Read the following extract and extend it by adding an imaginary paragraph of your own in about 120 words
Then two little boys came out of the garden; one of them had a large sharp knife, like that with which the girl had cut the tulips. They came straight towards the little daisy, which could
not understand what they wanted.
"Here is a fine piece of turf for the lark," said one of the boys, and began to cut out a square round the daisy, so that it remained in the centre of the grass.
"Pluck the flower off said the other boy, and the daisy trembled for fear, for to be pulled off meant death to it; and it wished so much to live, as it was to go with the square of turf into the poor captive lark's cage.
"No let it stay," said the other boy," it looks so pretty."
And so it stayed, and was brought into the lark's cage.
Read the following extract and convert it into a dialogue between Mrs Green and the mother in about 120 words :
[You may begin with: Mrs Green: May I come in .... ]
"May I come in?" asked the pink lady.
"Please come in," said my mother. "Do sit down. Do
you require a room'?"
"Not today, thank you. I'm staying with Padre Dutt.
He insisted on putting me up. But I may want a room for a day or two -.lust for old time's sake."
"You've stayed here before."
"A long time ago. I'm Mrs Green, you know. The missing Mrs Green. The one for whom you put up that handsome tombstone in the cemetery. I was very touched by it. And I'm glad you didn't add 'Beloved Wife of Henry t'reen', because I didn't love him any more than he loved me."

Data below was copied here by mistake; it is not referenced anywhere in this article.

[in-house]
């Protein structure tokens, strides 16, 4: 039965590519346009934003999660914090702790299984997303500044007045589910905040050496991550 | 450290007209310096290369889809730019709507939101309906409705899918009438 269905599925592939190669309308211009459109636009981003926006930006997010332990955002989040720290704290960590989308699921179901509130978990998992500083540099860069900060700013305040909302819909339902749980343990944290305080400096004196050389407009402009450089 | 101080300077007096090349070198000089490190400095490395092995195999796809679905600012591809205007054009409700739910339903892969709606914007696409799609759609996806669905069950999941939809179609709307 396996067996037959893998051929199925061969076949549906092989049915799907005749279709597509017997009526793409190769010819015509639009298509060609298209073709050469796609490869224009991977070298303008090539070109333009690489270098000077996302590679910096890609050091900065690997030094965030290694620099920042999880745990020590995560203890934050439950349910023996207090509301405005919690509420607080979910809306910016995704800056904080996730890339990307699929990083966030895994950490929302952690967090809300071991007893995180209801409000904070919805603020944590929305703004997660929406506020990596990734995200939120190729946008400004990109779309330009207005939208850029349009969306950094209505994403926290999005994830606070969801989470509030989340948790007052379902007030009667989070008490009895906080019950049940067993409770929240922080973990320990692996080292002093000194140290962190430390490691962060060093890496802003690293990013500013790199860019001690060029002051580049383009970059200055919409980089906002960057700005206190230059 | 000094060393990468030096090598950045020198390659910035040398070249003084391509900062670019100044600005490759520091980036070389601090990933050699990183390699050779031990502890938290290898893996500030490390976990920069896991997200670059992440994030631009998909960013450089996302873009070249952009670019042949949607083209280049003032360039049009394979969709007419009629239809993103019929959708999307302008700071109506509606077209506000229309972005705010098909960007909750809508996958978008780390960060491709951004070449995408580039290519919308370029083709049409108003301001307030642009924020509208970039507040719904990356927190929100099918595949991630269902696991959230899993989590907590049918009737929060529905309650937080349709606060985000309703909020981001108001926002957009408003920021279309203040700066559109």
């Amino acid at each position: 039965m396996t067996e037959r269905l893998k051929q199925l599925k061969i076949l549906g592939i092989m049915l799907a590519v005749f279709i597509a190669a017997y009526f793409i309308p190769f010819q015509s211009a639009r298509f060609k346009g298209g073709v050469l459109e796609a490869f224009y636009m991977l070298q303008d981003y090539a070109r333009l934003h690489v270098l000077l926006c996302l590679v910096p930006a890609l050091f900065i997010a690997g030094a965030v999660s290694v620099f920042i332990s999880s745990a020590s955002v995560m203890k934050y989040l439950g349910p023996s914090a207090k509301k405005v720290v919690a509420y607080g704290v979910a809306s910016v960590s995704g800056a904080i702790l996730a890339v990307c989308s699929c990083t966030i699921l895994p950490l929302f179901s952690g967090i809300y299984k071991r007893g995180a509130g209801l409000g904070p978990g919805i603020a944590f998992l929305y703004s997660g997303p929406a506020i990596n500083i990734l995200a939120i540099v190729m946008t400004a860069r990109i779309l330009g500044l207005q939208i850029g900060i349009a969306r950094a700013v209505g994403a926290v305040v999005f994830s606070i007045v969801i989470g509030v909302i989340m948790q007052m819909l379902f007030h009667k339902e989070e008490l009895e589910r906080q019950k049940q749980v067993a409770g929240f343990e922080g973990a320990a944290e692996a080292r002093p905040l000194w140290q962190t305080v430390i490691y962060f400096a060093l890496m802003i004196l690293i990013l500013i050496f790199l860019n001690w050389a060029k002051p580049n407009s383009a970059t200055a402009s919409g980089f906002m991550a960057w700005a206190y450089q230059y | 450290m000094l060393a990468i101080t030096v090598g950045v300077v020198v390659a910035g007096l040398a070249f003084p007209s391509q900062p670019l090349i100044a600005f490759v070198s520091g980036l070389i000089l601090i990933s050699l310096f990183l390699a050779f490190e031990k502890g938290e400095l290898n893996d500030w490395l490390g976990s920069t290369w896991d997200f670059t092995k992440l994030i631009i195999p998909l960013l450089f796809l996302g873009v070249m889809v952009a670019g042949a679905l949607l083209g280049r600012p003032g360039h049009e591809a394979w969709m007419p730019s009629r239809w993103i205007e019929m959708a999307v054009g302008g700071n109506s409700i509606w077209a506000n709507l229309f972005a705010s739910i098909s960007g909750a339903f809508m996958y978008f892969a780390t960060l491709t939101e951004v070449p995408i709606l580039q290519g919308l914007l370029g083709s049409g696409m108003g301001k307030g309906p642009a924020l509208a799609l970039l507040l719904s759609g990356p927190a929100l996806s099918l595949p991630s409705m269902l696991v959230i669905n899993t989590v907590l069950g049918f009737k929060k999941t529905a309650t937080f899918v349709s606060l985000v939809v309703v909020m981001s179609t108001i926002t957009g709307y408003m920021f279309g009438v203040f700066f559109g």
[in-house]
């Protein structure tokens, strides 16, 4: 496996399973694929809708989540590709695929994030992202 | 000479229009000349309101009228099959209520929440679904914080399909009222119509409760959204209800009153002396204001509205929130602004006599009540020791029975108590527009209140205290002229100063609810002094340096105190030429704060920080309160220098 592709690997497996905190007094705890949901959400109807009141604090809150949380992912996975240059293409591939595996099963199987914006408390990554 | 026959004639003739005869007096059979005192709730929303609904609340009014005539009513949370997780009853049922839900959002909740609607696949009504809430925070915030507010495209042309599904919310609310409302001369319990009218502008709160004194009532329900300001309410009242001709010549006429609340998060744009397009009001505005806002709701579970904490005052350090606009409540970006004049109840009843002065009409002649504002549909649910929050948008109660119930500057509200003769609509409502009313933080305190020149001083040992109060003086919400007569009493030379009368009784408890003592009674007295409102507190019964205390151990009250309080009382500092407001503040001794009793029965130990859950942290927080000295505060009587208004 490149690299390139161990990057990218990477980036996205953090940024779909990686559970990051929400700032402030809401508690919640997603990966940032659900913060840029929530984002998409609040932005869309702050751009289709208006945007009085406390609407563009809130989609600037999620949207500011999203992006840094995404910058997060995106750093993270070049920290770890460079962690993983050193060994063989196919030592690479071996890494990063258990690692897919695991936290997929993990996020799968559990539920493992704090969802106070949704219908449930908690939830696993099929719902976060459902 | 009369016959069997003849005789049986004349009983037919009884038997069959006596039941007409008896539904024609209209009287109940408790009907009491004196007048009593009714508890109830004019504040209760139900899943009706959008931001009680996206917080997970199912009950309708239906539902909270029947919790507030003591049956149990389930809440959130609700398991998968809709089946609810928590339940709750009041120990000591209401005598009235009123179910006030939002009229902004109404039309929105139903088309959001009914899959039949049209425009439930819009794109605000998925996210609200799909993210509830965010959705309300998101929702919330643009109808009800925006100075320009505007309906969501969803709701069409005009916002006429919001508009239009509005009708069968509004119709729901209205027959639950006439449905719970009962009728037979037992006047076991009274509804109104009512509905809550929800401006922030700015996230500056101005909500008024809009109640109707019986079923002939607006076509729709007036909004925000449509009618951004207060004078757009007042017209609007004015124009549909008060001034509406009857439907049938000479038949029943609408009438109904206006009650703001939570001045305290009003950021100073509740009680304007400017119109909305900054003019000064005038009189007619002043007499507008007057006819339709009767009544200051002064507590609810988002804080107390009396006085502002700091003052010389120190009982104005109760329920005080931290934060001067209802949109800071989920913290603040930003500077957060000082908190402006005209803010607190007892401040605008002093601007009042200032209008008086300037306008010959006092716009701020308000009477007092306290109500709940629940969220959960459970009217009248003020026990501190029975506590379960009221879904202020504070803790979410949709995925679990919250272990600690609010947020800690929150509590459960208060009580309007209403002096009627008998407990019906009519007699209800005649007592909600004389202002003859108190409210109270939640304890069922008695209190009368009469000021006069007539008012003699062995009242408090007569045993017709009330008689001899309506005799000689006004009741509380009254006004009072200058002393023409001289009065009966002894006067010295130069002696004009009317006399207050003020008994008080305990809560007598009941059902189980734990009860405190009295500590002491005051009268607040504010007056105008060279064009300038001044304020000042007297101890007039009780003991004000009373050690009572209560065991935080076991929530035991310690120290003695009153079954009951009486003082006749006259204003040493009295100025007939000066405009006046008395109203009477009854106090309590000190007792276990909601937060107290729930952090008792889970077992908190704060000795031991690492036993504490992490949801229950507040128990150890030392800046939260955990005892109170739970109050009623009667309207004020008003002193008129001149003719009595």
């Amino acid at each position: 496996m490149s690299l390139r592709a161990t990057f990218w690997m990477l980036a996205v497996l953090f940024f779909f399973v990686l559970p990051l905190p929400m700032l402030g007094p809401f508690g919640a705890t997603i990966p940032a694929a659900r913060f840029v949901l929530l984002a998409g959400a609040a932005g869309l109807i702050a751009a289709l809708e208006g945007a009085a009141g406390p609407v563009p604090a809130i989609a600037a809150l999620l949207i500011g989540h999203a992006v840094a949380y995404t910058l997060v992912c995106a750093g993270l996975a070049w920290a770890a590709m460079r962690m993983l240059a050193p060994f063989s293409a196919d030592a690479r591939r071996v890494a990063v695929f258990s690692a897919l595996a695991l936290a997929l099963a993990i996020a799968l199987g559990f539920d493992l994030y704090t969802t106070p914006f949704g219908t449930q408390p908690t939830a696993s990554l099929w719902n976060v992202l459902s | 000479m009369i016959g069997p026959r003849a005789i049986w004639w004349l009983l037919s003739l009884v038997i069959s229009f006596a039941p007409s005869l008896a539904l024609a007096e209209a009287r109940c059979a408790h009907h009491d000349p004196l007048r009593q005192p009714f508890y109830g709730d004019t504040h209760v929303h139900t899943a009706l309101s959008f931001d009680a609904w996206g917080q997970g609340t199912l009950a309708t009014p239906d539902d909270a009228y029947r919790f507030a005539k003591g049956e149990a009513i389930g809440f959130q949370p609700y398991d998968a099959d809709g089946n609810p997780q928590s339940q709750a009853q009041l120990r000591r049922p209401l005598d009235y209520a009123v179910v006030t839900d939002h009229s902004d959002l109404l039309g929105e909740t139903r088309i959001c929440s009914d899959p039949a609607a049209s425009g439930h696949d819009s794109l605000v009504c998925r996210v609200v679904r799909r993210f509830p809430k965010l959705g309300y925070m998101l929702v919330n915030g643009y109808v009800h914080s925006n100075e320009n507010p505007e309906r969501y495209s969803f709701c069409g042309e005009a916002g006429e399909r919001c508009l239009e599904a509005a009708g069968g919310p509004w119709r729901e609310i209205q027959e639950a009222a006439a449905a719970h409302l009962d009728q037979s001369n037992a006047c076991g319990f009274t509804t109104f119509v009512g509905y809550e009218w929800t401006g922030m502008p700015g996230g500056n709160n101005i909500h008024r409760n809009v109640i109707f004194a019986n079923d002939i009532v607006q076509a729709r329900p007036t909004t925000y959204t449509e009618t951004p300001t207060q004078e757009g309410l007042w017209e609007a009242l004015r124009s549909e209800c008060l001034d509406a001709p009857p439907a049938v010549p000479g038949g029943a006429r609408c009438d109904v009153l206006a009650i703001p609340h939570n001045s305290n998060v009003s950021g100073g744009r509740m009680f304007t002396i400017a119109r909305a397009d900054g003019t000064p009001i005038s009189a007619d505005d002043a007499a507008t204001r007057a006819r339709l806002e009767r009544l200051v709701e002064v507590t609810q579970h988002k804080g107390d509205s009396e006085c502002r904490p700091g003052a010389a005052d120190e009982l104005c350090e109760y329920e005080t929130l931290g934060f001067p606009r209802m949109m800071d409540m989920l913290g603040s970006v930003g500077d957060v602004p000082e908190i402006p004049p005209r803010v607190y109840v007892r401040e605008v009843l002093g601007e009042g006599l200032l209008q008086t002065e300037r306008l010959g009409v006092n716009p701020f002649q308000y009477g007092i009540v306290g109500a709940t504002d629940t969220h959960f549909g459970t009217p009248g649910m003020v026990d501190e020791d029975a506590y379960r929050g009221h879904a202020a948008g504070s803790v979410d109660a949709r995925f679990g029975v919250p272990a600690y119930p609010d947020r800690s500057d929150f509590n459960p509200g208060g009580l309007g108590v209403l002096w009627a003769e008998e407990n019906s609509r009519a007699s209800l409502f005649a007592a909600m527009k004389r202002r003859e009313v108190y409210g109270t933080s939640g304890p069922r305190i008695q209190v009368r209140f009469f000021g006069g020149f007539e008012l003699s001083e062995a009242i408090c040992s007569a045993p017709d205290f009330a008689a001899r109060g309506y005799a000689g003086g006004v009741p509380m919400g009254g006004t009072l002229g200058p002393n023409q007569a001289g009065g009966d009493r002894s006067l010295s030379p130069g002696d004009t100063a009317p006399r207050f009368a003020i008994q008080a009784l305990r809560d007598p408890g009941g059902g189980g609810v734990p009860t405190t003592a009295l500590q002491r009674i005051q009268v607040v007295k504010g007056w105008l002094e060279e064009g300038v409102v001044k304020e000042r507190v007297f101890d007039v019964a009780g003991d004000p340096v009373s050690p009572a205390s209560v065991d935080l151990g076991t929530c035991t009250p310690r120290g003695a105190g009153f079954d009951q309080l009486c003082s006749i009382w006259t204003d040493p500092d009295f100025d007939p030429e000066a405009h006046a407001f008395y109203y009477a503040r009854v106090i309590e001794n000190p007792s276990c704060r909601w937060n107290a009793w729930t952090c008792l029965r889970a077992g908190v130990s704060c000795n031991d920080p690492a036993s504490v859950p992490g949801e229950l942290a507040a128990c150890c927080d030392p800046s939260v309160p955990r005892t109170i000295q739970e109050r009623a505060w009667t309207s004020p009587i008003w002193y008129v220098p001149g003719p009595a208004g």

"Then - then you aren't the skeleton?" stammered my mother.
"Do I look like a skeleton?"
"No!" we said together ..
"But we heard you disappeared." I said, "and when we found
"You put two and two together."
"Well, it was Miss Kellner who convinced us," said my mother. "And you did disappear mysteriously. You were missing for years. And everyone knew Mr Green was a philanderer"
"Couldn't wait to get away from him," said the pink lady. "Couldn't stand him anymore. Ile was a lady-killer, but not a real killer.'
"But your father came looking for you. Didn't you get in touch with him'"'
"My father and I were never very close. Mother died when I was very young, and the only relative I had was a cousin in West Africa. So that's where I went- Sierra Leone!"
"How romantic!" said my mother.
Read the following extract and extend it by adding an imaginary paragraph of your own in about 120 words :
“But your father came looking for you. Didn’t you get in touch with him?” said my mother.
Read the following extract and convert it into a dialogue between Roma and Herman, the narrator in about 8 to 10 sentences:
[You may begin with: (After dinner by the shore at Coney Island Roma and Herman started back by Sid's car.)
Roma: Where were you during the war, Herman?]
The four of us drove out to Coney Island. Roma was easy to talk to, easy to be with. Turned out she was wary of blind dates too! We were both just doing our friends a favor. We took a stroll on the boardwalk, enjoying the salty Atlantic breeze, and then had dinner by the shore. I couldn't remember having a better time.
We piled back into Sid's car, Roma and I sharing the backseat. As European Jews who had survived the war, we were aware that much had been left unsaid between us. She broached the subject. "Where were you during the war?'' she asked softly.
'The camps,' I said, the terrible memories still vivid, the irreparable loss. I had tried to forget. But you can never forget.
She nodded. "My family was hiding on a farm in Germany,
not far from Berlin," she told me. "My father knew a priest, and
he got us Aryan papers."
I imagined how she must have suffered too, tear, a constant
companion. And yet here we were both survivors, in a new world.
"There was a camp next' to the farm." Roma continued, "I
saw a boy there and I would throw him apples every day".